Apart from serving as a platform for outreach, the Forest Discovery Centre @ OCBC Arboretum will also host the Singapore Botanic Gardens’ Tropical Forest Ecology Research programme. While the Forest Discovery Centre will strengthen outreach and education on the value of our forests, the Tropical Forest Ecology Research programme will bring to bear expertise in the Singapore Botanic Gardens and institutes of higher learning to develop science-based interventions for the restoration of Singapore’s forests.
The opening of the Forest Discovery Centre @ OCBC Arboretum is held in conjunction with the International Day of Forests (IDOF), which falls on 21 March. The Centre highlights NParks’ efforts to safeguard our natural heritage, expand our natural capital and further restore nature into the urban fabric as we transform Singapore into a City in Nature. This is in line with this year’s IDOF theme – Forest restoration: a path to recovery and well-being.
The Forest Discovery Centre complements the OCBC Arboretum, which is a first-of-its-kind high-tech arboretum in Southeast Asia. Opened in October 2019, the arboretum plays an important role in the Gardens’ conservation work, housing and displaying the Gardens’ growing collection of rare dipterocarps. There are close to 700 dipterocarp species worldwide, and with the arboretum, the Gardens aims to grow and showcase over 200 species. As a repository of dipterocarps in the region, it will also aid in the Gardens’ understanding of the environmental preferences of different species of dipterocarps. In the face of climate change, such information will help NParks to better manage dipterocarps, both in an urban and a forested setting. It will also enhance NParks’ capabilities in restoring our tropical forests both in Singapore and the region.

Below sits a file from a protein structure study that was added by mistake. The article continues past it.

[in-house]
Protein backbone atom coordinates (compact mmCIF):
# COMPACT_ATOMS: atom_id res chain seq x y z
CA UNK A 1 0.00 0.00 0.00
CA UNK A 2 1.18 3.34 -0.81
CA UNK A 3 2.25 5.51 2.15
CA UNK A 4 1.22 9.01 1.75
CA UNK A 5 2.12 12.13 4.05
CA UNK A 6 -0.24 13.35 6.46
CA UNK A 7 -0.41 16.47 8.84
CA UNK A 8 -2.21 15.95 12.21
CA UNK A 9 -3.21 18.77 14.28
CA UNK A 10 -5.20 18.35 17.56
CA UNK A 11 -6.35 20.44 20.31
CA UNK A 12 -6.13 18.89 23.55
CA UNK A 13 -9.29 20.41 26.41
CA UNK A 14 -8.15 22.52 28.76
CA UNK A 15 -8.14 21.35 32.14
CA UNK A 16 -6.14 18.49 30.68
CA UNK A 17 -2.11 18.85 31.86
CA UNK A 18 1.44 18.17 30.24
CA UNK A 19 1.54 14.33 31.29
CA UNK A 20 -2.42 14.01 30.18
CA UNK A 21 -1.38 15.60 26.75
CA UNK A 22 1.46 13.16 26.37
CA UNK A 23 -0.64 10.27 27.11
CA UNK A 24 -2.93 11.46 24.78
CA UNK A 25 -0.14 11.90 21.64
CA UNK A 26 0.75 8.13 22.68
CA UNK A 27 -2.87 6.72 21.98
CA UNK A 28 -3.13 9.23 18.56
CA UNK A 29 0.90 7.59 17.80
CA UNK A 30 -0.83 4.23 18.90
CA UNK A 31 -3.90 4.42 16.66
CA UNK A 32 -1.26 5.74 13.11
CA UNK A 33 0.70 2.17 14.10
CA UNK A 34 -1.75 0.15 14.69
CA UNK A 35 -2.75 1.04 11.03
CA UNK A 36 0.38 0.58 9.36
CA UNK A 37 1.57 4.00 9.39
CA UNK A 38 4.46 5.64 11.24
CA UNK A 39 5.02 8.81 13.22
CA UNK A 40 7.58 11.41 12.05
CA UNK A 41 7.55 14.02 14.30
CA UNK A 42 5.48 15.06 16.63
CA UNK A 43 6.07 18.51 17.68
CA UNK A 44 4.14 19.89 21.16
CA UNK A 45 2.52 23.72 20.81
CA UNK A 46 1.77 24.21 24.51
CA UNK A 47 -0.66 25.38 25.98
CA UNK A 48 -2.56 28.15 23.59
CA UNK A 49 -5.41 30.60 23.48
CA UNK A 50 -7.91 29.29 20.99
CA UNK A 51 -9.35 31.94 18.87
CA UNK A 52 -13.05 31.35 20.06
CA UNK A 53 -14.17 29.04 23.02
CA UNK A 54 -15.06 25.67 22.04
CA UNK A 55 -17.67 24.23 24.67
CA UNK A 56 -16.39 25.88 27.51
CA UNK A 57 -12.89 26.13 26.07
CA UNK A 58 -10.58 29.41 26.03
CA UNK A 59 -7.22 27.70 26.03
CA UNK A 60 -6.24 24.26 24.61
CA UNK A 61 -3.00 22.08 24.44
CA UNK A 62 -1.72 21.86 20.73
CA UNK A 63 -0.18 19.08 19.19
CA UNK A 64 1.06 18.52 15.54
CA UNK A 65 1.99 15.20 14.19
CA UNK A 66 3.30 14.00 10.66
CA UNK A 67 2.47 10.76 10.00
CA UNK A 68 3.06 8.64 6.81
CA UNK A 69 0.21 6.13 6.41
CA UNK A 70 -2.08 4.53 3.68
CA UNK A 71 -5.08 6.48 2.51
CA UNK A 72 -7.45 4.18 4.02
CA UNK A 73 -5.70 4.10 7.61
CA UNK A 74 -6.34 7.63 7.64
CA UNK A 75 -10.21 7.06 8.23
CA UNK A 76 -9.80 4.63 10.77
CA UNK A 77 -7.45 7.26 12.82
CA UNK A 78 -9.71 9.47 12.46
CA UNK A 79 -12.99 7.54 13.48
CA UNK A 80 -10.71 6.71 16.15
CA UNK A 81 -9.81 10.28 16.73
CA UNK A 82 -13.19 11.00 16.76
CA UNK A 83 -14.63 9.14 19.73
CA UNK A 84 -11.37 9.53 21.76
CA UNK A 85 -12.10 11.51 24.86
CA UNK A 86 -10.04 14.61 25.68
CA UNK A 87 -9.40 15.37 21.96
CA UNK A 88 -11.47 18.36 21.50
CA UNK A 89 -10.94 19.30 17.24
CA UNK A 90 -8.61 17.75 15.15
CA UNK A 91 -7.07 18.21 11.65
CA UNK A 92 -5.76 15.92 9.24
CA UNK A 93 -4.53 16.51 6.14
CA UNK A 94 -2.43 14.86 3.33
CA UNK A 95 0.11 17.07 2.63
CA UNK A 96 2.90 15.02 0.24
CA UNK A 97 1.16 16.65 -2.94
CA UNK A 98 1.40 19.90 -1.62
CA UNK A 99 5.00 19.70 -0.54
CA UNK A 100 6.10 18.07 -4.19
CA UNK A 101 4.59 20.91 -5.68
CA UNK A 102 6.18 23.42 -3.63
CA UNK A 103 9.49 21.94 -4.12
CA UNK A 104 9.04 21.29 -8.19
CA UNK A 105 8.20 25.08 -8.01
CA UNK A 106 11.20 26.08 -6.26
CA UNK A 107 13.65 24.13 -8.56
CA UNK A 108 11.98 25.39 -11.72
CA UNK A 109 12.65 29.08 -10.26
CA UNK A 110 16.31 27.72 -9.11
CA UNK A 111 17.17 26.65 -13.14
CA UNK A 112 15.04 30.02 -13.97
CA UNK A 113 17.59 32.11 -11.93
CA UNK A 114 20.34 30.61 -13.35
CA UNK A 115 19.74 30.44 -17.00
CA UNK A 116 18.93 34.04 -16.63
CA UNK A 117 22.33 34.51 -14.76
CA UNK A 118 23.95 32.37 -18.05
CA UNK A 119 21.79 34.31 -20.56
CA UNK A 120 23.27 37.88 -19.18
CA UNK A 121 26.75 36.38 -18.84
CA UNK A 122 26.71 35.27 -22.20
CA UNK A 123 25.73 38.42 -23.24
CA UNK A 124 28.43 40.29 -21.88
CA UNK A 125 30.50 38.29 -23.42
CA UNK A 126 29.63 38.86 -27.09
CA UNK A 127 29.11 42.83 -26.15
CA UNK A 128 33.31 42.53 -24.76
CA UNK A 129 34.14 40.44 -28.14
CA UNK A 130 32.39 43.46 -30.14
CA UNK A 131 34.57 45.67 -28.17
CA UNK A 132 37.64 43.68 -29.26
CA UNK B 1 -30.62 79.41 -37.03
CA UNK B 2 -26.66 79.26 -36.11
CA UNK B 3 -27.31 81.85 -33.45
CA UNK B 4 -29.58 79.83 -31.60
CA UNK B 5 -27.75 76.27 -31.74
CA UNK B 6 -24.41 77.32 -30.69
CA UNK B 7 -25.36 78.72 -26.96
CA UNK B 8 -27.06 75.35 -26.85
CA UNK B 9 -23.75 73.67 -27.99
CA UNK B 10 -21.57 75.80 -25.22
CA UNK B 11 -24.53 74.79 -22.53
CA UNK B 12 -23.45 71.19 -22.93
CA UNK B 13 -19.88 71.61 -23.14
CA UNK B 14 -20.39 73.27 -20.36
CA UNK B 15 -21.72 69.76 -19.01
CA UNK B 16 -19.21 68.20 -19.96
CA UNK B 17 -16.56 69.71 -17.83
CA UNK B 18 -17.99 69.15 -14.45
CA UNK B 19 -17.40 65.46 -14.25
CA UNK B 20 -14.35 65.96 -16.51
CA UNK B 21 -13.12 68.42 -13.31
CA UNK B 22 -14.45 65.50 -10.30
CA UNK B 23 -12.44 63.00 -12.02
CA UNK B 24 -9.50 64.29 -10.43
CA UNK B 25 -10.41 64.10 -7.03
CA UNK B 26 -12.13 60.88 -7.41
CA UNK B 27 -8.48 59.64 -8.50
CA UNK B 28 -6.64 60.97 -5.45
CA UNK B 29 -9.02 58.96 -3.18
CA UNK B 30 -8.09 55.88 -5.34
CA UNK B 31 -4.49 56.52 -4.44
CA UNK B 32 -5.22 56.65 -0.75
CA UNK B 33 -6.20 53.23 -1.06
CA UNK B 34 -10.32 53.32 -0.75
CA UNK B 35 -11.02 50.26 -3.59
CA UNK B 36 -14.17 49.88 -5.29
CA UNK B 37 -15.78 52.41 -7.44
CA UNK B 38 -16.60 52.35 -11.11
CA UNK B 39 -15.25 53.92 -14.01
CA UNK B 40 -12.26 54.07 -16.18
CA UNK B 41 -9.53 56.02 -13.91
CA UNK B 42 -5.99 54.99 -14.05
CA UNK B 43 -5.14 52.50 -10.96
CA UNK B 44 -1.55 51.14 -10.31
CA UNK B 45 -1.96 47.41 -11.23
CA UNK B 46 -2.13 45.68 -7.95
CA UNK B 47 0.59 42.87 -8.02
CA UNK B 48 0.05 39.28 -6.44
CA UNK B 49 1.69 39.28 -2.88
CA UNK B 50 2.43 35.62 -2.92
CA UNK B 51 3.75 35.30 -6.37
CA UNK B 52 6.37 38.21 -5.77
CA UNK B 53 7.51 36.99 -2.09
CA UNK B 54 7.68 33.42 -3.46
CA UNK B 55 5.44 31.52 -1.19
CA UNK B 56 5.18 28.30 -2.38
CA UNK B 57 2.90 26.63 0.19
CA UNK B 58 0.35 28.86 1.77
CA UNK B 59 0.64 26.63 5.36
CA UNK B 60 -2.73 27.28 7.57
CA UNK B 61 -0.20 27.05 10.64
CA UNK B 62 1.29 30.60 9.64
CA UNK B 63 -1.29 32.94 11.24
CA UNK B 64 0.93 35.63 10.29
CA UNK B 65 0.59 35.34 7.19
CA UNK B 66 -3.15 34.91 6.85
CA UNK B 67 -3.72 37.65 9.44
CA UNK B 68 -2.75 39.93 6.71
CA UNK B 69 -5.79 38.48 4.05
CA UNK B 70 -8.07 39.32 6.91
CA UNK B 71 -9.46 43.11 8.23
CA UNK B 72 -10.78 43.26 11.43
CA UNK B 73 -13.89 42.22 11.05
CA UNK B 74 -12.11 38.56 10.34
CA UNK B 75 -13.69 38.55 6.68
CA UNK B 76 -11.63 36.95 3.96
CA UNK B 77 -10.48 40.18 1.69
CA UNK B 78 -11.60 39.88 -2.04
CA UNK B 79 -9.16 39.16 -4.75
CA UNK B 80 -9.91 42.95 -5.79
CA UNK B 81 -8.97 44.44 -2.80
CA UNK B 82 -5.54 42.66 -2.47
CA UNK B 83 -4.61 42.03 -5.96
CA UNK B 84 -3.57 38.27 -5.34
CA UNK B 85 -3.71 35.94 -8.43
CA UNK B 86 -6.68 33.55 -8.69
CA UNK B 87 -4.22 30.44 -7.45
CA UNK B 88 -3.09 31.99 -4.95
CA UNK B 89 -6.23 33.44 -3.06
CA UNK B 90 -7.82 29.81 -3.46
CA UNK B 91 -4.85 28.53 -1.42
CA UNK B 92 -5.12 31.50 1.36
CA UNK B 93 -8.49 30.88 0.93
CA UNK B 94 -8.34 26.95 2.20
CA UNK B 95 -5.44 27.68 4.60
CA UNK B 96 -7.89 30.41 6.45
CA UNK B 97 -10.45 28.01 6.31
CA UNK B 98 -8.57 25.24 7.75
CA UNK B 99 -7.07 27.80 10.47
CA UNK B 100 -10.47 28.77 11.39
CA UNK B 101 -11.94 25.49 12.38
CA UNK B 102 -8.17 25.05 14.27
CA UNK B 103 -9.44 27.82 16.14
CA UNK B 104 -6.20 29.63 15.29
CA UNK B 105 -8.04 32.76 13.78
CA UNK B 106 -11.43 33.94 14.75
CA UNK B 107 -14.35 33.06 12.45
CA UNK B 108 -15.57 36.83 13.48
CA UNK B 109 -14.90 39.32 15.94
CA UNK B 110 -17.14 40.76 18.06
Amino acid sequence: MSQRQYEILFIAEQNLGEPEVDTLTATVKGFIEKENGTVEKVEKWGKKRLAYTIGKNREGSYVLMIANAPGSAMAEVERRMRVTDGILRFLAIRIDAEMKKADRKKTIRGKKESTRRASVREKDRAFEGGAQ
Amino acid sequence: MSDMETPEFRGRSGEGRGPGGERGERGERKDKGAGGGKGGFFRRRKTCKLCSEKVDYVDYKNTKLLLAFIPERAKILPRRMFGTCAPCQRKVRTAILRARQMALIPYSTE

The Botanical Art Gallery is housed within Gallop House No. 7 (Inverturret), which was built in 1906. The gallery highlights the vital role that art plays in the scientific documentation of plants in Singapore and the region, as well as how art can inspire renewed appreciation of the natural world around us. This will be Singapore’s first permanent display of botanical art, where visitors will be able to see a selection of the Singapore Botanic Gardens’ collection that includes more than 2,000 botanical paintings, as well as hundreds of sketches, line drawings and photographs. The display will also showcase various art forms, from original watercolours and ink drawings to prints and printing blocks.
To encourage deeper appreciation of Singapore’s natural heritage through the arts, the Botanical Art Gallery will host a Community Arts Residency. The residency will be supported by the National Arts Council (NAC) as part of the NAC’s Arts & Culture Nodes initiative, and a private donor. The Community Arts Residency aims to support practising artists in advancing the field of community arts in Singapore as well as to invite the community to express their stories and co-create with the artists in the Singapore Botanic Gardens. There will be an open call for proposals in the 2nd quarter of 2021, and more details will be shared when ready.